I don't know of ANY still camera that doesn't also hit a time limit (again excluding the GH2), Sonys will go to 29 minutes, IF the heat thing doesn't bite you first (turn off the steady shot, or you're looking at far less than that on the Alpha bodies, NEX with in lens stabilization should be better, though there have been reports of heating...).

Are you prepared to manually focus? It's an issue for most DSLR's, excluding the SLT and NEX series (and again the GH2?), depending on what lens(es) you're using.

Before you dive in, you also need to realize that you're committing to at least some degree to a "system" of body and lenses. And part of getting good low light performance is FAST lenses, faster lenses, and oh yeah, really fast and (probably) expensive lenses.

Don't forget image stabilization - whether in the body (Sony Alphas) or in the lenses... all of these factor into the ultimate cost of your "rig" (and if you want a "rig" to stabilize the potentially awkward still camera form factor... more $$).

Not trying to be discouraging, but when both your "deal breaker" criterion rule out almost every option out there... it would be wise to do a LOT more research - the good news is there are a lot of good options in newer video cams AND dual use still/video cameras... if you're prepared to accept what they will and won't do.

Fortunately, DVi has forums with extensive user experience, no matter WHAT camera you're wanting to explore...

Jeff Harper November 6th, 2011 05:59 AM

Re: DSLR for Weddings
Could get a Canon G10 videocamera and while not a DSLR, for $1200 it would destroy the 1/4" sensors in the FX7, which is not a native widescreen sensor to begin with. Glad you like the camera Dave but to date still the least favorite of all my camera purchases. Difference would be night and day. Add a XA10 with XLR and a second G10, and for $4400 dollars he'd have three matching cameras that would make his current video look so bad he'd wonder why he didn't do it six months ago.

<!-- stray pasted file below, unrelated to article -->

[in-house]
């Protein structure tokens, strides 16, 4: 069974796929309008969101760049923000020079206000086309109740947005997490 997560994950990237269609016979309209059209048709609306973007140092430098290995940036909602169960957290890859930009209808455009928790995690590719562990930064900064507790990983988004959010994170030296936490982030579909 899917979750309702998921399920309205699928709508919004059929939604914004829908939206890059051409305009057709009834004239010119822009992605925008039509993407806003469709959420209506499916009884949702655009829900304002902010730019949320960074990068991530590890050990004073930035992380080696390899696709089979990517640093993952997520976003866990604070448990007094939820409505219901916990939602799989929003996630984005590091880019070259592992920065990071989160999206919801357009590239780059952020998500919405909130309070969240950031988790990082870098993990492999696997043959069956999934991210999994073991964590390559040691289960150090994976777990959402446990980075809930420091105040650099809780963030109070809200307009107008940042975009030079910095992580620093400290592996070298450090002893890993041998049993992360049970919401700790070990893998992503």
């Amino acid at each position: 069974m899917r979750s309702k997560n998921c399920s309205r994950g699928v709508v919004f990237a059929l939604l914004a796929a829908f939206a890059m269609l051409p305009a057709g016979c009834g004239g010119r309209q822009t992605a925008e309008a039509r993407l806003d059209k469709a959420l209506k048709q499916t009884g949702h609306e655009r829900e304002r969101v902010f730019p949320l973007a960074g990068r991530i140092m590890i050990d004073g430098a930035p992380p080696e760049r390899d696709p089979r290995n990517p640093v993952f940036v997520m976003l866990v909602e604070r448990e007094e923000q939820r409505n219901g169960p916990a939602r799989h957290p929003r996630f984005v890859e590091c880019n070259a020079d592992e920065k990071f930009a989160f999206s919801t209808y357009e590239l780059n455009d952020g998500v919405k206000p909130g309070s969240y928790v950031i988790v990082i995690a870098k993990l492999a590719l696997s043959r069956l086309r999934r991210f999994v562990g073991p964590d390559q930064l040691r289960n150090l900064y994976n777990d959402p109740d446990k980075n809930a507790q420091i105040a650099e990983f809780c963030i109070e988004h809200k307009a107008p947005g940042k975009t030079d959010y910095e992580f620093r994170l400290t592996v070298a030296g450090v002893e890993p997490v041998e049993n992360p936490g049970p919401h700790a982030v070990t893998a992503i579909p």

Taky Cheung November 6th, 2011 12:06 PM

Re: DSLR for Weddings
I have been using 3 T2i and now 3 T3i for weddings for the past 2 years. It's more difficult to shoot than before using XH-A1. However, the result is very rewarding.

From my experience comparing with shooting with transitional camcorder,
- Manual exposure
- Manual focus (fixed by Magic Lantern focus peaking feature)
- Can't use LANC controller
- Audio (fixed in T3i)
- Record 12 minutes at a time (fixed by Magic Lantern)
- Camera view angle (fixed with T3i)

Also you will have to invest in some prime lens or fixed aperture lens., I like zoom lens so I bought

Canon 18-55mm F2.8,
Canon 70-200mm F2.8L,
Sigma 17-50mm F2.8
Tokina 11-16mm F2.8

T3i 3X crop zoom feature also very helpful with shooting with my 18-55mm 2.8 lens.

I also use battery grip for all my T3i. It doubles the battery life and make the camera not toyish.

Tyson Yoder November 6th, 2011 02:20 PM

Re: DSLR for Weddings
So If I wanted to just sell my FX7 and upgrade to something that provides better low light coverage, records to memory cards, and provides great video quality, what would you guys advise?

Taky Cheung November 6th, 2011 03:50 PM

Re: DSLR for Weddings
If you are think about canon DSLR, t3i and 60D are popular choices.

Not only the camera body, fast lens is more important than just the camera body.

Tyson Yoder November 6th, 2011 07:33 PM

Re: DSLR for Weddings
Well I have been looking around and I think I might be changing my mind from the T3i to the GH2. My only question is what do you guys use for audio? Im guessing there is a audio input on the GH2s.